Have you ever taken on a job or a task because you felt you SHOULD rather than because you wanted to?

I went to a networking event earlier this week, hosted by the Association of Women MBAs (AWM). The session was a presentation by Nancy Monson, a certified Coach whose practice focuses on “individual, team and organizational leadership”.

The title of the presentation was “Living a Life Aligned with Your Values”. It was clear that her presentation could go on for days and still not fully address the multiple issues and challenges associated with this deep topic.

She first asked us to choose from a list of values our top 15 values. Then we were asked to prioritize them and then assign a level of satisfaction on a scale of 1-10 with each of them.

When we discussed our level of satisfaction with each of our values, Nancy made an excellent point. She said that we need to pay very close attention to our language every time we say the word “should”. Because, she said, if we say we are doing things because we “should” then we are probably forcing ourselves to do something that is not in alignment with our most important values.

It reminded me of something my big sister once said to me. She told me to stop “shoulding” on myself. I started to consider how many times I have heard the word “should” as a recruiter in an interview with a candidate. There are many people in this world who are pursuing careers that they think they “should” pursue rather than the careers that they want. Not surprisingly, these people are often considered job-hoppers and have poor reasons for why they left each of their last positions.

So my question to you is this, if you are unhappy in your career, have you considered whether it is because you are pursuing someone else’s idea of what you should be doing with your life instead of your own?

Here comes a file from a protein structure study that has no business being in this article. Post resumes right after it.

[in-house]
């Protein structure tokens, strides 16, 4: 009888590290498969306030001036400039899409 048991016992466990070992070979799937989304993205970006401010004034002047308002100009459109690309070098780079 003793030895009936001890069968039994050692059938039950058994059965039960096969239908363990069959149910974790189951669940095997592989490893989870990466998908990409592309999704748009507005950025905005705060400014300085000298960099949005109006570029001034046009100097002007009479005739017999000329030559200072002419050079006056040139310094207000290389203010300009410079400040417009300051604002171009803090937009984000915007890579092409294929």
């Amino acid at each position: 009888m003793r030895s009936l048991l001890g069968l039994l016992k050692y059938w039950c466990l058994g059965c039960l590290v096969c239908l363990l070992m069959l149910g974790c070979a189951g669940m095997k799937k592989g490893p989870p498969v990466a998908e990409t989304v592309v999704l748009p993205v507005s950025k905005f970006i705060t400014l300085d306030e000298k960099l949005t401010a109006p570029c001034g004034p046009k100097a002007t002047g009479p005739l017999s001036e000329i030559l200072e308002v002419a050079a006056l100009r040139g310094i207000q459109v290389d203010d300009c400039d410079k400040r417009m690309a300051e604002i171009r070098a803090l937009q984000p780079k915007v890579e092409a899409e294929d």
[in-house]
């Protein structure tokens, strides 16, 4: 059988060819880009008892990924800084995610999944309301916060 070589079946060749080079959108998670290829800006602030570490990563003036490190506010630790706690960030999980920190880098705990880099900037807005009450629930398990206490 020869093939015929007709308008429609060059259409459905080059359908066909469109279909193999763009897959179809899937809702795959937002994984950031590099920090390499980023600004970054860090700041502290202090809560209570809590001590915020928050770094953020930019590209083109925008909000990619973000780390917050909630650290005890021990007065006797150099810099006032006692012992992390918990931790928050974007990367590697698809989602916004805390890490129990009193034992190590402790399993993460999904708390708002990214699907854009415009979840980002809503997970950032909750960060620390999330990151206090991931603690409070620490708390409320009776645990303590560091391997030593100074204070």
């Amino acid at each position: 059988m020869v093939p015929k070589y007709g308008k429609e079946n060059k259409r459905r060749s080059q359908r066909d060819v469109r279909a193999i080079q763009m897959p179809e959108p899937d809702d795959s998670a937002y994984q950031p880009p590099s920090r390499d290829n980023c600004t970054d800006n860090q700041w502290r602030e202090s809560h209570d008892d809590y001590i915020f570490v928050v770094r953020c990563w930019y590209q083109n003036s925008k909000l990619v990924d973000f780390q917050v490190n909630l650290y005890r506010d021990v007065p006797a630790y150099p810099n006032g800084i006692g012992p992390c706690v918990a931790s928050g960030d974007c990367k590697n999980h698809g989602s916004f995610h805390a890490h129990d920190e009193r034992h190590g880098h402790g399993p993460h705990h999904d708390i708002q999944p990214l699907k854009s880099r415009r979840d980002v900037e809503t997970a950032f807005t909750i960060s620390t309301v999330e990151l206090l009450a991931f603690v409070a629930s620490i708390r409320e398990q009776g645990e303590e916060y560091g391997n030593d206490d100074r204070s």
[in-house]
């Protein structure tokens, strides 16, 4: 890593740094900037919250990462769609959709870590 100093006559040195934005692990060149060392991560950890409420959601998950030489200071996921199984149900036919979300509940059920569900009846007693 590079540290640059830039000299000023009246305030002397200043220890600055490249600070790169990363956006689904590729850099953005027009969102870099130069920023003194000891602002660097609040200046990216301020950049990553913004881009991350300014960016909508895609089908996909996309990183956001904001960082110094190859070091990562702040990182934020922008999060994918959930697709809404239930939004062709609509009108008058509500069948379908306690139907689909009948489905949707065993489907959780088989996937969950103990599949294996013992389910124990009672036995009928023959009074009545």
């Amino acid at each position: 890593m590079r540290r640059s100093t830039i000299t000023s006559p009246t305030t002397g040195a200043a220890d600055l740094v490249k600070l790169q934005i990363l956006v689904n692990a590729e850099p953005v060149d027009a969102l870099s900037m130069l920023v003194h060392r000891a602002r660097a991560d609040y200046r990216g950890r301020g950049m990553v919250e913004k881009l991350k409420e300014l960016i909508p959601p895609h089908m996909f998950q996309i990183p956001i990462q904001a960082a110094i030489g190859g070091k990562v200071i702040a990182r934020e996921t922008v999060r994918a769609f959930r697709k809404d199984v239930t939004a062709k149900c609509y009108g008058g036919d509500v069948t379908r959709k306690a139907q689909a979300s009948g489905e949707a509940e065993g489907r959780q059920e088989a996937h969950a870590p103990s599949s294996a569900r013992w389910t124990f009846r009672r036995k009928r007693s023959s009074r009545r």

I know that I have done this at least twice in my career. The first time was when I took a job working for NY State (see this post) and the second time was when I recently pursued (and achieved) a CPA credential. The first one I just chalk up to age and naïveté. I was told that working for the state was a “good” job with the “good” benefits. The second time I really have no excuse. I found myself attracted to accounting and once I began investigating it further through classes I decided that I had to take it all the way to the CPA. I definitely had a parental-inspired voice in the back of my head saying that the CPA is one of the greatest educational pursuits available.

About half way through the CPA process I realized that I had made a mistake, a bad turn, but when I finally admitted that to myself I promised myself two things. First, that I would finish the pursuit so as not to waste the time, effort and money spent up to that point. Second, I promised myself that when I was done I would do something GOOD with it; something that was meaningful to me. I now recruit for senior level finance and accounting professionals. I use my hard-earned CPA credential in my email signature and on my business card. This allows me to earn instant credibility with my clients and candidates. It works!

So, if you have pursued a career because you “should” that doesn’t mean that you are stuck. It just means that you have to get creative about how you are going to use it to achieve a more fulfilling life for yourself. I would LOVE to hear stories about people who have accomplished this in their own lives.

This content was previously published on www.careercourageously.com

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